News story

Spotting the signs of dementia

A new campaign to raise awareness of the early signs and symptoms of dementia has being launched.

This was published under the 2010 to 2015 Conservative and Liberal Democrat coalition government

Aimed at encouraging more people to seek an early diagnosis of dementia, the campaign targets the family and friends of people at risk of dementia who are likely to be the first to see the signs and can encourage their loved one to see their GP.

Dementia is a group of symptoms caused by specific brain disorders. The most common cause is Alzheimer’s disease, but it can also be the result of a stroke or mini-strokes.

Dementia is progressive, which means that the symptoms will get worse over time. It can happen to anyone and there is currently no cure, but treatments can slow the progression of the disease. There are also ways to help keep it manageable.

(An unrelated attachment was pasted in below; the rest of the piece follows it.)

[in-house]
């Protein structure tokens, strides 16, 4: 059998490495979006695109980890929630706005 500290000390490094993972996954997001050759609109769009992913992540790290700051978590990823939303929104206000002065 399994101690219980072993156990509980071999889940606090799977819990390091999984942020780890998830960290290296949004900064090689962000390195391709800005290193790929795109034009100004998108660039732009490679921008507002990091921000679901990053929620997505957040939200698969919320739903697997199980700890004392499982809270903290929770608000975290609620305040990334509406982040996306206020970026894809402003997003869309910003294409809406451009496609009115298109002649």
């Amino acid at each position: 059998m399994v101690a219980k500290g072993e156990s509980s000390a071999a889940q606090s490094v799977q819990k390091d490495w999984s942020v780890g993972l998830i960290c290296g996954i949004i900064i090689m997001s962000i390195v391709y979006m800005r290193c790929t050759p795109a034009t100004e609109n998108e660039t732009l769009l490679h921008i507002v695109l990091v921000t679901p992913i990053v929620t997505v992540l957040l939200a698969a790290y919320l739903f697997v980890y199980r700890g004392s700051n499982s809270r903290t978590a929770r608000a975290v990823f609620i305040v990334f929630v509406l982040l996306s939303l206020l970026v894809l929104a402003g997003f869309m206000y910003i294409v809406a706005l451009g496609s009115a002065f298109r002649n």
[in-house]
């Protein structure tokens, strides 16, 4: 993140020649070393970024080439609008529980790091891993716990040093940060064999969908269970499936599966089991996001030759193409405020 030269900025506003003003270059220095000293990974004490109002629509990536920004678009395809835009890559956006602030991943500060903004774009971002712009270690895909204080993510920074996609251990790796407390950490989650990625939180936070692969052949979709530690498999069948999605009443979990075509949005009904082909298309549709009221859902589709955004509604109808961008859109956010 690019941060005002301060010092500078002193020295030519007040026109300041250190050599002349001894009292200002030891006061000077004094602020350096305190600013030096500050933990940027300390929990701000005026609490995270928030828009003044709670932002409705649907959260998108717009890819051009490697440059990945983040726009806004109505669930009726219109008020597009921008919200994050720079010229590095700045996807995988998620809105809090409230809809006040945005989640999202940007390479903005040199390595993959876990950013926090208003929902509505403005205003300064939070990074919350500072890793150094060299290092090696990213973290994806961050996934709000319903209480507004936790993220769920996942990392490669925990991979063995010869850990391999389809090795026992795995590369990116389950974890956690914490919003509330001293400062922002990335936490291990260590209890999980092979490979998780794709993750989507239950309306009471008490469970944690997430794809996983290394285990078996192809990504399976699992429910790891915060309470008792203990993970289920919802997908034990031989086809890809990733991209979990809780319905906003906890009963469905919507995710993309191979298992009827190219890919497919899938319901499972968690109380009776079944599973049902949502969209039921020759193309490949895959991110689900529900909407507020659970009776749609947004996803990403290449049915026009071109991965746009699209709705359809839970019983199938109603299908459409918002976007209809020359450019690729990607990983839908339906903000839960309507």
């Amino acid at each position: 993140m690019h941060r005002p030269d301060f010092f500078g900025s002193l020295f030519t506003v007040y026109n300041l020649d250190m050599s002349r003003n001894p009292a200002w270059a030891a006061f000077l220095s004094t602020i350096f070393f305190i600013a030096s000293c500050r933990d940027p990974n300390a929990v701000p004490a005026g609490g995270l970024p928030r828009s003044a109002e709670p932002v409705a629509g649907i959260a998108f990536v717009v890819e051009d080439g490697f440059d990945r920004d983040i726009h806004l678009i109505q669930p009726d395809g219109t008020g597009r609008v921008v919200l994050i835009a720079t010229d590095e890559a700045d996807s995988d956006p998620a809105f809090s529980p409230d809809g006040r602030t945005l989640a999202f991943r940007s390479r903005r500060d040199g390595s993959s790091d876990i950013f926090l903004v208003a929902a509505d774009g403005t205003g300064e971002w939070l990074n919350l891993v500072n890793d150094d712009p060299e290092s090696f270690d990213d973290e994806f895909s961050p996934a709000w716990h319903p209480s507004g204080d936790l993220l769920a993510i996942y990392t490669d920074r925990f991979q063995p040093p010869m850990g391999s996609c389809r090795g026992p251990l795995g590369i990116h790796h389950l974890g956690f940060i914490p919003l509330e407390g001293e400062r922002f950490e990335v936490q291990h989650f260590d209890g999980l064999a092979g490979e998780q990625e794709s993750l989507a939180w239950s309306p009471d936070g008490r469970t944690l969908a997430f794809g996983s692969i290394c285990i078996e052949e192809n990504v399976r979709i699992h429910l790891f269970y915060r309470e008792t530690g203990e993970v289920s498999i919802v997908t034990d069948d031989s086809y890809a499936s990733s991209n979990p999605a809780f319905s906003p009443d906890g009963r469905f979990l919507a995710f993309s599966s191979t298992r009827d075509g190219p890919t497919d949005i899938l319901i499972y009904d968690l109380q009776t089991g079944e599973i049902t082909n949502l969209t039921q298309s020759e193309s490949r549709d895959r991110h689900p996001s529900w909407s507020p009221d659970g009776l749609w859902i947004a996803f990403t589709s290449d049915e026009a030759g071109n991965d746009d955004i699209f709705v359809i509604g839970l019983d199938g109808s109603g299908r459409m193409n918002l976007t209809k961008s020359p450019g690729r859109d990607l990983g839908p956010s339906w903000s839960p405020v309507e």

An early diagnosis can help people with dementia get the right treatment and support, and help those close to them to prepare and plan for the future. With treatment and support, many people are able to lead active, fulfilling lives.

With many people seeing relatives at Christmas, the timing of the campaign aims to encourage people to look for signs of dementia in their relatives . The Alzheimer’s Society had 43 per cent more calls to its helpline in January this year than in December 2010.

A TV advert and leaflet(PDF) have been developed. The TV advert tells the story of a daughter as she becomes aware that her dad is struggling in a number of situations, such as leaving pans on the hob and forgetting where his car is parked. While accepting it was a hard issue to raise with him, the message is that acting on her concerns and getting help means she can keep the dad she knows for longer.

Useful links

Dementia resources

Alistair Burns dementia blog

Dementia content on NHS Choices

Alzheimer’s Disease International

Alzheimer’s Research UK

Dementia Action Alliance

Dementia UK

Updates to this page

Published 7 November 2011